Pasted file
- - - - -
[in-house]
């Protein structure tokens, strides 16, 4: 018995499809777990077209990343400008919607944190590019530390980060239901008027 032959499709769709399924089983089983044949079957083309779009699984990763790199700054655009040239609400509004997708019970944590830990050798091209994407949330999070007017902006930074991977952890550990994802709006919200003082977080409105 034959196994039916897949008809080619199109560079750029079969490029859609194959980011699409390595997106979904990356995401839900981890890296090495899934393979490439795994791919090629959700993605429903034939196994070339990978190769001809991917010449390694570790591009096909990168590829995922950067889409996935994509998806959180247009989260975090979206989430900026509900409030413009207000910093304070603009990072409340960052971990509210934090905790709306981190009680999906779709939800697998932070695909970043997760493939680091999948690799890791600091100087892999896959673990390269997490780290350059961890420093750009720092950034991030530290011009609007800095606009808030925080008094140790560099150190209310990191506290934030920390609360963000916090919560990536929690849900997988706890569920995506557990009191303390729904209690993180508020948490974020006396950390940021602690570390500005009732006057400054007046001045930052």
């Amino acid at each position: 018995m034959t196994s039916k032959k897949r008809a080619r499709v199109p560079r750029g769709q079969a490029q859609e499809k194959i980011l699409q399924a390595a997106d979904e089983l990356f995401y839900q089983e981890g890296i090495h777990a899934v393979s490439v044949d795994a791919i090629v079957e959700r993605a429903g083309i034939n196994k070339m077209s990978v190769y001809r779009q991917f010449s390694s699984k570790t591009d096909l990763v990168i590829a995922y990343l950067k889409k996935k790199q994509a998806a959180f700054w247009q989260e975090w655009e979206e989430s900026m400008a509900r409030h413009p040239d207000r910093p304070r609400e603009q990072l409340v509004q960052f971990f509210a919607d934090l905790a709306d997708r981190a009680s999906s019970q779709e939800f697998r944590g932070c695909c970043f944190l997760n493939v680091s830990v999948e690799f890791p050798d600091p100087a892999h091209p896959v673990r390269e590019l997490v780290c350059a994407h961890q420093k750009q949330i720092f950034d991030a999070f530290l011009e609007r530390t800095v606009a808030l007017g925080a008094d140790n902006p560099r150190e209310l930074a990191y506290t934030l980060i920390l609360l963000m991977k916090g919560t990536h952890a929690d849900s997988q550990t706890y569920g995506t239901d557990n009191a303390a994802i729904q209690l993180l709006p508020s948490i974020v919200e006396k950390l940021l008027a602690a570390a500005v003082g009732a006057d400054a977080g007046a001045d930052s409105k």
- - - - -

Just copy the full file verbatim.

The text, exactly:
[in-house]
């Protein structure tokens, strides 16, 4: 018995499809777990077209990343400008919607944190590019530390980060239901008027 032959499709769709399924089983089983044949079957083309779009699984990763790199700054655009040239609400509004997708019970944590830990050798091209994407949330999070007017902006930074991977952890550990994802709006919200003082977080409105 034959196994039916897949008809080619199109560079750029079969490029859609194959980011699409390595997106979904990356995401839900981890890296090495899934393979490439795994791919090629959700993605429903034939196994070339990978190769001809991917010449390694570790591009096909990168590829995922950067889409996935994509998806959180247009989260975090979206989430900026509900409030413009207000910093304070603009990072409340960052971990509210934090905790709306981190009680999906779709939800697998932070695909970043997760493939680091999948690799890791600091100087892999896959673990390269997490780290350059961890420093750009720092950034991030530290011009609007800095606009808030925080008094140790560099150190209310990191506290934030920390609360963000916090919560990536929690849900997988706890569920995506557990009191303390729904209690993180508020948490974020006396950390940021602690570390500005009732006057400054007046001045930052």
């Amino acid at each position: 018995m034959t196994s039916k032959k897949r008809a080619r499709v199109p560079r750029g769709q079969a490029q859609e499809k194959i980011l699409q399924a390595a997106d979904e089983l990356f995401y839900q089983e981890g890296i090495h777990a899934v393979s490439v044949d795994a791919i090629v079957e959700r993605a429903g083309i034939n196994k070339m077209s990978v190769y001809r779009q991917f010449s390694s699984k570790t591009d096909l990763v990168i590829a995922y990343l950067k889409k996935k790199q994509a998806a959180f700054w247009q989260e975090w655009e979206e989430s900026m400008a509900r409030h413009p040239d207000r910093p304070r609400e603009q990072l409340v509004q960052f971990f509210a919607d934090l905790a709306d997708r981190a009680s999906s019970q779709e939800f697998r944590g932070c695909c970043f944190l997760n493939v680091s830990v999948e690799f890791p050798d600091p100087a892999h091209p896959v673990r390269e590019l997490v780290c350059a994407h961890q420093k750009q949330i720092f950034d991030a999070f530290l011009e609007r530390t800095v606009a808030l007017g925080a008094d140790n902006p560099r150190e209310l930074a990191y506290t934030l980060i920390l609360l963000m991977k916090g919560t990536h952890a929690d849900s997988q550990t706890y569920g995506t239901d557990n009191a303390a994802i729904q209690l993180l709006p508020s948490i974020v919200e006396k950390l940021l008027a602690a570390a500005v003082g009732a006057d400054a977080g007046a001045d930052s409105k």